Fat oxidation not enough for fat loss say Sydney scientists
Australian scientists have rebuffed the claims of recent years that fat oxidation (burning fats as opposed to carbohydrates) is sufficient for promoting fat loss. The scientists from Sydney’s Garvan Institute of Medical Research reconfirmed the obvious (but often unpopular with the general population) notion that the only reliable way to lose weight is to eat less and exercise more.
Using genetically-altered mice, it was shown that although fats can be burned in preference to carbohydrates, it was the unburned carbohydrates that were actually stored as fat. This resulted in the altered mice having the same weight and body composition as the normal mice.
The research was focused on the enzyme which controls whether cells burn fats or carbohydrates, known as acetyl-CoA carboxylase (ACC2). Scientists demonstrated that by blocking off the ACC2 enzyme, cells were now required to burn the fats first, rather than carbohydrates.
The researchers said that previous studies had misinterpreted the process as being able to make fat stores ‘evaporate,’ without people changing food intake or energy expenditure; ‘Our data urges a correction in people’s concept of a magic bullet… something that will miraculously make them thin while they sit on the couch watching television’ said study Associate Professor Greg Cooney; ‘while none of the large pharmaceuticals companies have marketed ACC2 inhibitors, there are many kinds of so called ‘fat-burning pills’ available in the health food, body building and alternative medicine markets, where limited clinical effectiveness data are required’.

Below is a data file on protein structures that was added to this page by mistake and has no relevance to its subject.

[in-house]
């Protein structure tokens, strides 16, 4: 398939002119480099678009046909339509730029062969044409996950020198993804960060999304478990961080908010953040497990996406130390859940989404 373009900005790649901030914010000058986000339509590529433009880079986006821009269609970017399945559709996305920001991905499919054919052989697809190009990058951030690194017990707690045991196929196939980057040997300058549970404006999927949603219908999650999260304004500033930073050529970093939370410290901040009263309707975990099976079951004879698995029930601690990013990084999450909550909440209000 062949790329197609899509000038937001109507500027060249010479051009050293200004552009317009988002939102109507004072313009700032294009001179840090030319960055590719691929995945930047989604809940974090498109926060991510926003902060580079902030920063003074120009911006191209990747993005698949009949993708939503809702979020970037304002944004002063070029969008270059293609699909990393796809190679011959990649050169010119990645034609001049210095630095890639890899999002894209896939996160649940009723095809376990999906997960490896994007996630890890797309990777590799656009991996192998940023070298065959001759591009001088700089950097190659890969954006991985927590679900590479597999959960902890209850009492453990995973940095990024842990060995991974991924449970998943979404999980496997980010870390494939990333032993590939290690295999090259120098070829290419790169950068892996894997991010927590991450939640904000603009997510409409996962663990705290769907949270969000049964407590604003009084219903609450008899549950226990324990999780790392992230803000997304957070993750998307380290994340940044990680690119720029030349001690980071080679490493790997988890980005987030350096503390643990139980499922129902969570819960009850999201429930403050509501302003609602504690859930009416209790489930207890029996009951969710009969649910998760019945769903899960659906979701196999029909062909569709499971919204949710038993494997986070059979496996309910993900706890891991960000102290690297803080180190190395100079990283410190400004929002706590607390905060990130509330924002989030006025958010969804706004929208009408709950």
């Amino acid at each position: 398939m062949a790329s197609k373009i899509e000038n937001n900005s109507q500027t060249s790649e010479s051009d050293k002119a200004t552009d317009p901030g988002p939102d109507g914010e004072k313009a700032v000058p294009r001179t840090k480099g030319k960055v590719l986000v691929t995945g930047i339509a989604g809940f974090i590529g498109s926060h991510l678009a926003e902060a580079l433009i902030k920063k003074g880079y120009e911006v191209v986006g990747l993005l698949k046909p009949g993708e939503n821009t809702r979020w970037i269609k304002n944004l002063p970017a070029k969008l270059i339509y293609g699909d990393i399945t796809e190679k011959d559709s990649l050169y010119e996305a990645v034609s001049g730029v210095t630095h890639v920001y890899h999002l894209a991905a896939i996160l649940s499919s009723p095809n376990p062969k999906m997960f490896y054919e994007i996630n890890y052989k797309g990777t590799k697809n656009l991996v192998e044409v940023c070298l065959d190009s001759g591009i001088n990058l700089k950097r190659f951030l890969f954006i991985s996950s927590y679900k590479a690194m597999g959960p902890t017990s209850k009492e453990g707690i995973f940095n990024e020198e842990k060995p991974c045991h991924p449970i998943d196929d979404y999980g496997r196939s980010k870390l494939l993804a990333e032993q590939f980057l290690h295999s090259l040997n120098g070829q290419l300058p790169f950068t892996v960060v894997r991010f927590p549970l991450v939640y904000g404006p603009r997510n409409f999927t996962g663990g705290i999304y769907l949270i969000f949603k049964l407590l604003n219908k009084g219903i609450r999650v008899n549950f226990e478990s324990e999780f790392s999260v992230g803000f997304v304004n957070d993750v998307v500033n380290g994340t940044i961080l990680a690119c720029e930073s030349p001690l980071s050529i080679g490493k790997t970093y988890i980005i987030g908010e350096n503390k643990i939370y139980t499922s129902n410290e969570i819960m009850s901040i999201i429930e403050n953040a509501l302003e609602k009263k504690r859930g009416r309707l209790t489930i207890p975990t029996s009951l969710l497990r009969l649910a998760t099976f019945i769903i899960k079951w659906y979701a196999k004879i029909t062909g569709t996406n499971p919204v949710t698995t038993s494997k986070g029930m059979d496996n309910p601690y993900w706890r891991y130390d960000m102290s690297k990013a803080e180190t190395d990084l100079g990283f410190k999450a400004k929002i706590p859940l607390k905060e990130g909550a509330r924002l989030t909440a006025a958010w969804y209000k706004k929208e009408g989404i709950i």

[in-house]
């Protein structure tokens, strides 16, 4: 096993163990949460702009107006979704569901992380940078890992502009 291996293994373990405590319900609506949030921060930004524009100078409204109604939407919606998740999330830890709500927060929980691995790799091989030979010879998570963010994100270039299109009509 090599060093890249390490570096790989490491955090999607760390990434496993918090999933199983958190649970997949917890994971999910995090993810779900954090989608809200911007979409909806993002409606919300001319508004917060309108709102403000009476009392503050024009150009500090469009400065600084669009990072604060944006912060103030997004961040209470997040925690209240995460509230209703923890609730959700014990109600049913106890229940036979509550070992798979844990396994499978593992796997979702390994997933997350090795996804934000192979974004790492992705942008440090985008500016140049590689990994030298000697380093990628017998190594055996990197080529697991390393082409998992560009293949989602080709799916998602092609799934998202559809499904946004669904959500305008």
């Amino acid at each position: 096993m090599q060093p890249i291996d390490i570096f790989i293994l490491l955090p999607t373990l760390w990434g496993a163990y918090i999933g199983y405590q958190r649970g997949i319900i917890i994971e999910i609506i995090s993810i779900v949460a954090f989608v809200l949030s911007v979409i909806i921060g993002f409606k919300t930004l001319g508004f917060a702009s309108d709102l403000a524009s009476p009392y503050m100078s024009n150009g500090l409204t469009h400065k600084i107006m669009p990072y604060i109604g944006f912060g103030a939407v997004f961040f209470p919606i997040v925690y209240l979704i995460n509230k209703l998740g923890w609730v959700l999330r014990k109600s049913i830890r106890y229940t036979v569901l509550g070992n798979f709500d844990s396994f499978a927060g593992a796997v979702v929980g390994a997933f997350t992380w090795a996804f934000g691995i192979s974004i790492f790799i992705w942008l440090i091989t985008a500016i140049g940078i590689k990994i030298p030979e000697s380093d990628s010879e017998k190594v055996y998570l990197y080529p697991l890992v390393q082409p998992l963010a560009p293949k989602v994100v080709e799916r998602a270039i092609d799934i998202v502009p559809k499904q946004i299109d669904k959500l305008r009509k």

Source: Cell Metabolism